Some counties are not requiring that a paper record exist for all ballots, and those electronic DRE "ballots" can't be audited at all.

Wasteful focus on landslide contests, and little confidence for tight contests

The audit is wasteful for contests with a wide margin of victory and inadequate for races with a tight margin of victory, and is not designed to limit the risk of certifying an invalid result. State-wide contests that have a wide margin don't need much auditing at all - a Judge approval contest with a 32% margin might merit selecting only a half dozen machines state-wide, while a race with a one percent margin needs one or two hundred - more than one audit unit per county.
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Bill Bored Donating Member (1000+ posts) Send PM | Profile | Ignore Sun Oct-12-08 03:32 AM
Response to Original message
1. Forgot the link:
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BeFree Donating Member (1000+ posts) Send PM | Profile | Ignore Sun Oct-12-08 08:45 AM
Response to Original message
2. Help me out here, Bill
Edited on Sun Oct-12-08 08:45 AM by BeFree
You say:

"If anyone's interested, here is what some of the grown-ups have been working on with respect to election integrity -- and it's HARD WORK!:"

I can't make up my mind, maybe you can help. Are you saying that the adults auditing are accepting the machines as fait accompli and are working hard to do a work around that may never work, or are you saying that you are an adult who is working hard cutting and pasting articles?
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Bill Bored Donating Member (1000+ posts) Send PM | Profile | Ignore Sun Oct-12-08 12:04 PM
Response to Reply #2
3. I'm saying that a lot of work is being done to find ways of knowing if the machines are lying.
Edited on Sun Oct-12-08 12:18 PM by Bill Bored
Unless and until the machines are gone, this is the only way to know if elections are being stolen, or to deter the theft.

Since it's unlikely that they will be gone any time soon, i.e., THIS YEAR or next year, it stands to reason that the best we can do for the foreseeable future is to find out if they are lying or not in a legally actionable way.

But it's very hard work; it requires a great deal of thought and perseverance; the procedures and results have to be explained to those who haven't been doing the work, etc.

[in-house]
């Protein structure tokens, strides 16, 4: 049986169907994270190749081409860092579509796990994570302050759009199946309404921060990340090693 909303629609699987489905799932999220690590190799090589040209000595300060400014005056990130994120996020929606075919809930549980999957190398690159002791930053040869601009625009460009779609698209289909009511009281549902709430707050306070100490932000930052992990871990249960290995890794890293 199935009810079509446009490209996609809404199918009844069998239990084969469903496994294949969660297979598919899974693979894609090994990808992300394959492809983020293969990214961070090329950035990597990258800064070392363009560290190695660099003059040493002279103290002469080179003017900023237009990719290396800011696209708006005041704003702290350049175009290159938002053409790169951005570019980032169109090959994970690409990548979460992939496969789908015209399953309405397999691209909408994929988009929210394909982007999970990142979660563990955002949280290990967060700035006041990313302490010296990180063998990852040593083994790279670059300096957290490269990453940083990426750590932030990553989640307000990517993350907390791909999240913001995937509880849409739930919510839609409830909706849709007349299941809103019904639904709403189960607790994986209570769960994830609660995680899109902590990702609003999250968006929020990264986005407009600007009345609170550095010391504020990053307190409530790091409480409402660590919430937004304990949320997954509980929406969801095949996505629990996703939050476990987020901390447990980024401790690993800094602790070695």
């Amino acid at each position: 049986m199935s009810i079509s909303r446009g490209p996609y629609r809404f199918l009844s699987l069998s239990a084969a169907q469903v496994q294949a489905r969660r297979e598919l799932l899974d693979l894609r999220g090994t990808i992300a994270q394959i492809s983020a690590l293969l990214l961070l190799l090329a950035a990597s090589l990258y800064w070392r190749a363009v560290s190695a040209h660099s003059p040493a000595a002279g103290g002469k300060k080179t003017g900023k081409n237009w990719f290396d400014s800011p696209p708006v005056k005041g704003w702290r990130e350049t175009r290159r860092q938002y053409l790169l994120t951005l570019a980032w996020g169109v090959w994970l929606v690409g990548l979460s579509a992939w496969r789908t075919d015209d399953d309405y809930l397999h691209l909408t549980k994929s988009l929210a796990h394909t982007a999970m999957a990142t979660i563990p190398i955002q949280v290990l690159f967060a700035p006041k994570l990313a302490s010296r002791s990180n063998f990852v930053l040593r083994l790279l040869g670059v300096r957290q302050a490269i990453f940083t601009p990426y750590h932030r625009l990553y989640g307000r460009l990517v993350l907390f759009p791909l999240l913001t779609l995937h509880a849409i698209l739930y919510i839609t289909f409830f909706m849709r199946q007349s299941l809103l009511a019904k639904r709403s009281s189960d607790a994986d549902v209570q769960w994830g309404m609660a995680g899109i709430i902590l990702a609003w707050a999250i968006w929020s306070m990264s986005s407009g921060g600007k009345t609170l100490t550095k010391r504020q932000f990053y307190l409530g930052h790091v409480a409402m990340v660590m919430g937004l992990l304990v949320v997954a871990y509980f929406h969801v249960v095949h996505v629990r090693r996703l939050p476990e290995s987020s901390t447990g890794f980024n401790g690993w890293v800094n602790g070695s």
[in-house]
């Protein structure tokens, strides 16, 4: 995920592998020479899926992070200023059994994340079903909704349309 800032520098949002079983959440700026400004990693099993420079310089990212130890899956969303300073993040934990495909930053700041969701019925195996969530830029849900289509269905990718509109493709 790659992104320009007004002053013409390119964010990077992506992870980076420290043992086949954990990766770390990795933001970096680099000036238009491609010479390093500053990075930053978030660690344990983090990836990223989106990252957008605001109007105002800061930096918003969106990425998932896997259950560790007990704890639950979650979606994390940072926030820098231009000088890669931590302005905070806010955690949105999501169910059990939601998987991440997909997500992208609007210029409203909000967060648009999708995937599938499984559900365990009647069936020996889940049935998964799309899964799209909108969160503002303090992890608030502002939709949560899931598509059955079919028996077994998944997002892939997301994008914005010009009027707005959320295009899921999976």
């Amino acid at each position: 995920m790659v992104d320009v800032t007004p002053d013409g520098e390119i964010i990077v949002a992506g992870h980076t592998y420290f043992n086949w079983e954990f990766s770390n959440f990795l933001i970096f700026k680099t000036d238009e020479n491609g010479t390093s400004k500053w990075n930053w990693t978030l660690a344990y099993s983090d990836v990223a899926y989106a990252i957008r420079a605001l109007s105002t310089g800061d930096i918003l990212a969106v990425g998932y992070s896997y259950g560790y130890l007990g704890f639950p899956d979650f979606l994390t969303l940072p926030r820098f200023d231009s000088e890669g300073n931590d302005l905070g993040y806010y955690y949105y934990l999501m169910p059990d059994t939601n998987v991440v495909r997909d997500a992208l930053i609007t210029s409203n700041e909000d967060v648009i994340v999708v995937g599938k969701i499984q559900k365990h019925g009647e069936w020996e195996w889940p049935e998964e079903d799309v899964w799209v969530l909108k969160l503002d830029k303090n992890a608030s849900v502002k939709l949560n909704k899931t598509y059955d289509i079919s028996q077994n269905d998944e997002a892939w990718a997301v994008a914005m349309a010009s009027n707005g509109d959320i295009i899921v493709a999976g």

It's also VERY hard to even convince election officials and legislators that this is necessary, despite all the evidence. If they can't be convinced that the machines might be wrong, there is little hope of getting rid of the machines.

As to why I posted the article, that was to show just what kind of challenges this problem presents, and to get people to think about all that instead of the usual stuff like exit polls, HCPBs, central tabulators, etc. Only then will anything actually get done, in my opinion.

In fact, if the stuff in the OP is too much to handle, it might make a convincing argument for doing away with the machines, instead of other less-convincing arguments like exit poll discrepancies and so on. I.e., if it's too hard to find out if the machines are lying, then get rid of 'em!

On the other hand, if we can find out if they're lying, we might want to collect that EVIDENCE instead of just whining about the possibilities.

Make sense?
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BeFree Donating Member (1000+ posts) Send PM | Profile | Ignore Sun Oct-12-08 03:50 PM
Response to Reply #3
4. Perfect sense
Imagine that we can find 10 instances of the machines lying. And it is based on audits that are complete and well documented. Then we'd have a very strong case that would lead to states getting rid of the machines or at least ramping up audits for the next election.

Certainly the machine makers and their supporters are working hard to keep proper audits from taking place. It would cost them dearly. So one could imagine that these folks in Colorado are being obstructed at every turn, as all of us have experienced similar obstruction.

It seems we are stuck with these lemons. So what can we do? we make lemonade. Thanks to all who are doing so. Lets hope this year's batch is sweet and tasty, eh?

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Bill Bored Donating Member (1000+ posts) Send PM | Profile | Ignore Tue Oct-14-08 02:46 AM
Response to Reply #4
5. That's well said. And audits could even be ramped up in the current election if need be. nt
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Wilms Donating Member (1000+ posts) Send PM | Profile | Ignore Mon Jan-05-09 11:37 AM
Response to Original message
6. Kicking...

Because I can.